Background: The presence of a novel pollutant can induce rapid evolution if there is additive genetic variance for the tolerance to the stressor. Continuous selection over some generations can then reduce the toxicity of the pollutant but also deplete the additive genetic variance for the tolerance and thereby slow down adaptation. One common pollutant that has been ecologically relevant for some time is 17alpha-ethynyestradiol (EE2), a synthetic compound of oral contraceptives since their market launch...

Embryo survival in the oviduct not significantly influenced by major histocompatibility complex social signaling in the horse

Elise Jeannerat, Eliane Marti, Selina Thomas, Harald Sieme, Claus Wedekind, Dominik Burger & Carolina Herrera
The major histocompatibility complex (MHC) influences sexual selection in various vertebrates. Recently, MHC-linked social signaling was also shown to influence female fertility in horses (Equus caballus) diagnosed 17 days after fertilization. However, it remained unclear at which stage the pregnancy was terminated. Here we test if MHC-linked cryptic female choice in horses happens during the first days of pregnancy, i.e., until shortly after embryonic entrance into the uterus and before fixation in the endometrium. We...

Phylogeography, more than elevation, accounts for sex-chromosome differentiation in Swiss populations of the common frog (Rana temporaria)

Barret Phillips, Nicolas Rodrigues, Alexandra Jansen Van Rensburg & Nicolas Perrin
Sex chromosomes in vertebrates range from highly heteromorphic (as in most birds and mammals) to strictly homomorphic (as in many fishes, amphibians, and non-avian reptiles). Reasons for these contrasted evolutionary trajectories remain unclear, but species such as common frogs with polymorphism in the extent of sex-chromosome differentiation may potentially deliver important clues. By investigating 92 common-frog populations from a wide range of elevations throughout Switzerland, we show that sex-chromosome differentiation strongly correlates with alleles at...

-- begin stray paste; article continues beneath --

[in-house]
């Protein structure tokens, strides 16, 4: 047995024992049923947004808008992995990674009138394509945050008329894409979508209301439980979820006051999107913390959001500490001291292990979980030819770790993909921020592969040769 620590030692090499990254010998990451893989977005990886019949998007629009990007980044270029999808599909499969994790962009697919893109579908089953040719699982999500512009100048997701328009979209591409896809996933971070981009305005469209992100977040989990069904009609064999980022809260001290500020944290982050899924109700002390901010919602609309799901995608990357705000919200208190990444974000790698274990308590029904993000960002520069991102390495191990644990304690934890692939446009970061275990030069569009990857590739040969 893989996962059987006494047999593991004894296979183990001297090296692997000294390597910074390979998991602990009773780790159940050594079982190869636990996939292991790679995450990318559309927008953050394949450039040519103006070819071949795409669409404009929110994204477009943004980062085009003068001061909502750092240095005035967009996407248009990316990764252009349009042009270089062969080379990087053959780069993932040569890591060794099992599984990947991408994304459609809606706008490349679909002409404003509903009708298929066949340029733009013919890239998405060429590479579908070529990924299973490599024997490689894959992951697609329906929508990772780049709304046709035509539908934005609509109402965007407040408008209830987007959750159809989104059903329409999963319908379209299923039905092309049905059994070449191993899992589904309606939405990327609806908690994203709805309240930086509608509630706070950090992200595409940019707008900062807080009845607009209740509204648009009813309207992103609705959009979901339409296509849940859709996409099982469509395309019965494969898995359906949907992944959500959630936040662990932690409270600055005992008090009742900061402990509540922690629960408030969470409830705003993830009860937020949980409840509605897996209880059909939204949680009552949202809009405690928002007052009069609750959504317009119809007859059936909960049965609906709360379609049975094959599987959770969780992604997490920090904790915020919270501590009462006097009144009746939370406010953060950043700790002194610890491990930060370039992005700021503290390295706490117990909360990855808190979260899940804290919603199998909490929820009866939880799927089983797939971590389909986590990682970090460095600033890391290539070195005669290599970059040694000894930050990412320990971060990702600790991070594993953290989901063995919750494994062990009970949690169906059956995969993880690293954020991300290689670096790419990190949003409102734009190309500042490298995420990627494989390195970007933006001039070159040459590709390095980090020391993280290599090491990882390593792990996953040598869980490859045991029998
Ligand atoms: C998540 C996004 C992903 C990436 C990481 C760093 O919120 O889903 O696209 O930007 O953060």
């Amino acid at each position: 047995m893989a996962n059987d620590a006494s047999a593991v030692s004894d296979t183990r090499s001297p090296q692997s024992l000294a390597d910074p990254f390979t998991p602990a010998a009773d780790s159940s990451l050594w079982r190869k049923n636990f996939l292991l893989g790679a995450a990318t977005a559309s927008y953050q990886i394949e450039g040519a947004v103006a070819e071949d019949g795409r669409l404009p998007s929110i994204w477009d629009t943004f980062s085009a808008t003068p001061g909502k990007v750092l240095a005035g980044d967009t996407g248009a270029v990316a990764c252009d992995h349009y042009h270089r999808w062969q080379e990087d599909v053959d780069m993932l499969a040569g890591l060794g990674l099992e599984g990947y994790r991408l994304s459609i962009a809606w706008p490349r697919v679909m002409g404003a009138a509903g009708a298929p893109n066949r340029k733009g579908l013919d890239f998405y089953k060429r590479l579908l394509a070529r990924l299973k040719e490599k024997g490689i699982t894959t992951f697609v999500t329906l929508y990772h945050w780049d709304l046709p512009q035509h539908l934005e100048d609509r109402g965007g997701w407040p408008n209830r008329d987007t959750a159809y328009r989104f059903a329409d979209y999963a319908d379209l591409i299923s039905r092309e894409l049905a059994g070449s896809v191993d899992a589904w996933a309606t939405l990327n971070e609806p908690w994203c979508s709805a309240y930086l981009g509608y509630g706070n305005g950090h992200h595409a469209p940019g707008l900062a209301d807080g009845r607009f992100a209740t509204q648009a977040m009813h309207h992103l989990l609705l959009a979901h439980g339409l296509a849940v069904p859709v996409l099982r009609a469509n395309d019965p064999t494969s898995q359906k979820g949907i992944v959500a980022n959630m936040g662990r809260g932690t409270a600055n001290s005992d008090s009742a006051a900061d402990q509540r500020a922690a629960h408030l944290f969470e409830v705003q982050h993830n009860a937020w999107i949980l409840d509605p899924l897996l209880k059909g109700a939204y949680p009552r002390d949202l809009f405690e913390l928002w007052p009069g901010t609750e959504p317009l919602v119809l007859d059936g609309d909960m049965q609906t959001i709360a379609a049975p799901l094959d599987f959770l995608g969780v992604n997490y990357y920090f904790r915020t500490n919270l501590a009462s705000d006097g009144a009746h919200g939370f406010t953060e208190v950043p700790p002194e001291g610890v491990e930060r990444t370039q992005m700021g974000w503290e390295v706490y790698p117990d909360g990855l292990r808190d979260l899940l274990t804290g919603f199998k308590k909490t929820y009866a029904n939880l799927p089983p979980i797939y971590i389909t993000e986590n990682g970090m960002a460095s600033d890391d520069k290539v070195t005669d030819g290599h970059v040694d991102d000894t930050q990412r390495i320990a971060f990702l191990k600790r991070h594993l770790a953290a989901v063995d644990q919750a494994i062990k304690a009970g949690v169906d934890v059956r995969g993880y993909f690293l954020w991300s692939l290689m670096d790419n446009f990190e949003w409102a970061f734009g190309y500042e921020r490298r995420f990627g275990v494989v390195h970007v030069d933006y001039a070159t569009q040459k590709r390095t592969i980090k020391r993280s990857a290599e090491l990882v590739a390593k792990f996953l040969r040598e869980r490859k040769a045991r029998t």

Lack of statistical power as a major limitation in understanding MHC-mediated immunocompetence in wild vertebrate populations

Arnaud Gaigher, Reto Burri, Luis M. San-Jose, Alexandre Roulin & Luca Fumagalli
Disentangling the sources of variation in developing an effective immune response against pathogens is of major interest to immunoecology and evolutionary biology. To date, the link between immunocompetence and genetic variation at the major histocompatibility complex (MHC) has received little attention in wild animals, despite the key role of MHC genes in activating the adaptive immune system. Although several studies point to a link between MHC and immunocompetence, negative findings have also been reported. Such...